It all began (above) on a warm Winter's afternoon in 1998 at the Dugandan Hotel, near Boonah. I was sitting around a table on the veranda of the pub with a group of friends, climbers, young and old. My school friends Greg Sheard and Ian Thomas were there as was Ted Cais with his son, Bryden. Ted and Bryden were visiting for another stint of climbing at nearby Frog Buttress from Ted's new home in the United States. Greg tossed a copy of Rick White's original climbing guide to the crag onto the table and the young climbers present pored over it as if it was the Holy Grail. It was clear that they valued this moment and the apparently insignificant, hand-stapled collection of words and images. It may have been at that moment that I realised that it was far more than a rockclimbing guide: it represented a historical moment in the origins of climbing in Queensland -- and beyond.
Six months later, I received the news that a small grant application to research Queensland climbing history through Griffith University -- where I worked as a lecturer in Journalism -- had been approved. It meant I could employ a climber as a research assistant to work with me in discovering whether there was any archival material in local libraries and private collections that would help us to tell this story. I discovered many years later that the assessment committee's reception towards my grant proposal was luke-warm until a former Dean of Arts -- a climber in his youth -- argued strongly on my behalf. And so the search for documentary evidence of Queensland's climbing past had begun.
On my first day at the State Library of Queensland with climber-researcher Wendy Steele, I not only discovered a long lost relativen working behind the reference desk, but also met up with Robert Thomson who overheard our conversation. A cup of coffee later and Robert had offered us access to his own collection of archival documents -- many of them newspaper articles -- a research project he had started independently, eighteen months before. Although our trajectories were slightly different, our focus was identical: to document a history of European exploration of mountain landscapes in southeast Queensland. Wendy soon departed to attend to her own pressing academic studies and Robert became the sole researcher. It was he who suggested we delve into newspaper archives and akin to a poisoned chalice, he has spent the best part of his life since then doing just that. This was well before the National Library of Australia's digital newspapers' archive, Trove. Nowadays, following a few well-planned keystrokes, the digitised Australian cultural resource can reveal in seconds what it took Robert months, years to uncover. But despite the wonders of digital search and discovery technologies, a significant number of the sources Robert located manually still do not appear in the Trove database. It was a effort of monumental proportions.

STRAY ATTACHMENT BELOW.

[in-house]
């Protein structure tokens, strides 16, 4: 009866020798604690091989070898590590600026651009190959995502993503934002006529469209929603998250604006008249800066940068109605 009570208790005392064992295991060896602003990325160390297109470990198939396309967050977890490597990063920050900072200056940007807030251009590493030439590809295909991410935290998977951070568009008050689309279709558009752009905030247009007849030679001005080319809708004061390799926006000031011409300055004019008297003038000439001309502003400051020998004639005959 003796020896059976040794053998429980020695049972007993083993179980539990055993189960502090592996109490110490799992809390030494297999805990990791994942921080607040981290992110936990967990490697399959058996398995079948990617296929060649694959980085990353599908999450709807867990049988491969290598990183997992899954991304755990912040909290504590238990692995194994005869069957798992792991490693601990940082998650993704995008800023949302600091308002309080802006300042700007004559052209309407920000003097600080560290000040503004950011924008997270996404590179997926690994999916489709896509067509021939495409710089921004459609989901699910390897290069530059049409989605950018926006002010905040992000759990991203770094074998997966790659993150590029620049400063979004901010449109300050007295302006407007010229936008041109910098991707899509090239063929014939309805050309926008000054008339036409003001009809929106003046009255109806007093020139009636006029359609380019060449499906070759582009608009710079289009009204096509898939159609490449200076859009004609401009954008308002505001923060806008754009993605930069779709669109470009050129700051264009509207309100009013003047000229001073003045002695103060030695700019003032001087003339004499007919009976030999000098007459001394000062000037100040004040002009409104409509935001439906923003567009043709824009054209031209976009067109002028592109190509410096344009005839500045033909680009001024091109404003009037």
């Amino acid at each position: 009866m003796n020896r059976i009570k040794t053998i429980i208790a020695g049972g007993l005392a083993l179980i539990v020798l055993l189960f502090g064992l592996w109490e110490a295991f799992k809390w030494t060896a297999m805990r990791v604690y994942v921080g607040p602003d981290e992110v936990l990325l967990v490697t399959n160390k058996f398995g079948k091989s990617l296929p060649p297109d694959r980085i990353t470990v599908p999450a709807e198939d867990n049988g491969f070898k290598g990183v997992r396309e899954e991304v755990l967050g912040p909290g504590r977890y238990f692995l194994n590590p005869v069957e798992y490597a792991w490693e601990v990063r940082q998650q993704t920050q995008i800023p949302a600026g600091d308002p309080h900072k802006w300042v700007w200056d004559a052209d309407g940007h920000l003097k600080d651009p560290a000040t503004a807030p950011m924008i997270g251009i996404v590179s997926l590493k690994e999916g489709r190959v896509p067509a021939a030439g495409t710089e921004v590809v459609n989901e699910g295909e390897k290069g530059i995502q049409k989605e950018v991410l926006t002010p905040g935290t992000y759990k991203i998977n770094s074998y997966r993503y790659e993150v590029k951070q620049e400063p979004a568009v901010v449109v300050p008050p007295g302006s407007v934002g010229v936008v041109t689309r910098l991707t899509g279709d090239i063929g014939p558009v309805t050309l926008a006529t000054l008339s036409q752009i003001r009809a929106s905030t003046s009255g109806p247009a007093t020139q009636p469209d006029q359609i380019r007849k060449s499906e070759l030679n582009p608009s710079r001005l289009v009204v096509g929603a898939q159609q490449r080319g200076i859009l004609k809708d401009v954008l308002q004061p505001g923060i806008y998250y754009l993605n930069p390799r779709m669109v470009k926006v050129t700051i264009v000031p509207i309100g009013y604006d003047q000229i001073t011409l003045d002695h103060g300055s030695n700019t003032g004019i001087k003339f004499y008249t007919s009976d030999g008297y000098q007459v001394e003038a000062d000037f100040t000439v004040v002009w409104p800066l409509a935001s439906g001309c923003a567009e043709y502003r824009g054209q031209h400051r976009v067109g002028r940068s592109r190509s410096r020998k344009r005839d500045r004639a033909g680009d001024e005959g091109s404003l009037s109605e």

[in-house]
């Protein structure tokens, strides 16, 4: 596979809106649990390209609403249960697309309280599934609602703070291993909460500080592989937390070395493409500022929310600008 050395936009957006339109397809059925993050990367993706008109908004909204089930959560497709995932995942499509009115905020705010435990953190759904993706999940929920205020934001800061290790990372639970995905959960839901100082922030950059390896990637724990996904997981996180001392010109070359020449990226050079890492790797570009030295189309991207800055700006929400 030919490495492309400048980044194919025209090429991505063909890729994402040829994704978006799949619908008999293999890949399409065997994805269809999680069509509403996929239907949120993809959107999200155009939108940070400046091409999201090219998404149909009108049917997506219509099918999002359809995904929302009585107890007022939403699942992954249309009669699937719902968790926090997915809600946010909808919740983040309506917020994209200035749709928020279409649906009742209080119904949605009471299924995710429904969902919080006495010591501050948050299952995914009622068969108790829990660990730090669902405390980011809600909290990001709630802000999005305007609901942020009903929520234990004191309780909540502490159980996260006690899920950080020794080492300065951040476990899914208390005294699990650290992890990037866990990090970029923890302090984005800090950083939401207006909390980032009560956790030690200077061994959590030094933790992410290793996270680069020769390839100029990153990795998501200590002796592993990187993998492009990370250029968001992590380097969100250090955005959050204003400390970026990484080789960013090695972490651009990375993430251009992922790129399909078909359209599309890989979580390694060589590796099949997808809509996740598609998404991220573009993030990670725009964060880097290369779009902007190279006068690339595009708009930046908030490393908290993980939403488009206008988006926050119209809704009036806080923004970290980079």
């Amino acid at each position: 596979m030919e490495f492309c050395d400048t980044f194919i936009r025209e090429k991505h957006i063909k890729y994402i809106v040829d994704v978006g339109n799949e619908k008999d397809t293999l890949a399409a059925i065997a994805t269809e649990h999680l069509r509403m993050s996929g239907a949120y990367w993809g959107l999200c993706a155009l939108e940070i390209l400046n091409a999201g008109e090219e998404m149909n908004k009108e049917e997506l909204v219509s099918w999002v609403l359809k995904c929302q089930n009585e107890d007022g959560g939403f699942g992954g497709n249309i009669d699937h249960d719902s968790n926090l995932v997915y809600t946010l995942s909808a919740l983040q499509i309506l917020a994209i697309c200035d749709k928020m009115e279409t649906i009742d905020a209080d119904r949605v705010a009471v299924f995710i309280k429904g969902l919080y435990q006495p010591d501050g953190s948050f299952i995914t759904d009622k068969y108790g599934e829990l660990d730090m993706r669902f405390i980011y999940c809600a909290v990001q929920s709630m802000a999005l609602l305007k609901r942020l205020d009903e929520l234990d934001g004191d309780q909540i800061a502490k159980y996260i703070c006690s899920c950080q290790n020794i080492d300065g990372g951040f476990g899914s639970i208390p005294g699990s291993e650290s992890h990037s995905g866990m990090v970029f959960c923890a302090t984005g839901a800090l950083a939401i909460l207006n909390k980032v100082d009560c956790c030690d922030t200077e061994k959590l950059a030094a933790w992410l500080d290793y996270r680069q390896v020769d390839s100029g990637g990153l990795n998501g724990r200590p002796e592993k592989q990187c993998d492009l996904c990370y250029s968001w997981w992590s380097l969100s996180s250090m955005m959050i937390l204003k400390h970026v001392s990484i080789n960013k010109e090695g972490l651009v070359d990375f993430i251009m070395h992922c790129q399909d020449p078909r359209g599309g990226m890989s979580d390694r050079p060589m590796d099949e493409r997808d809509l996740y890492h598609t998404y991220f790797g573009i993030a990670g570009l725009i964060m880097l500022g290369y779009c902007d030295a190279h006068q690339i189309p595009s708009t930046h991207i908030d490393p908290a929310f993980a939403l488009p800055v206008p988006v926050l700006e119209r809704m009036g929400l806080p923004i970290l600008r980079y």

When we started this quest, I had no idea it would produce the volume of data and publications that have flowed from this rich collection, almost from day one. Perhaps if I had known how much it would impact on my life I may never have started it! But seriously, it has been one of the most rewarding experiences of my long career as a researcher. And it continues.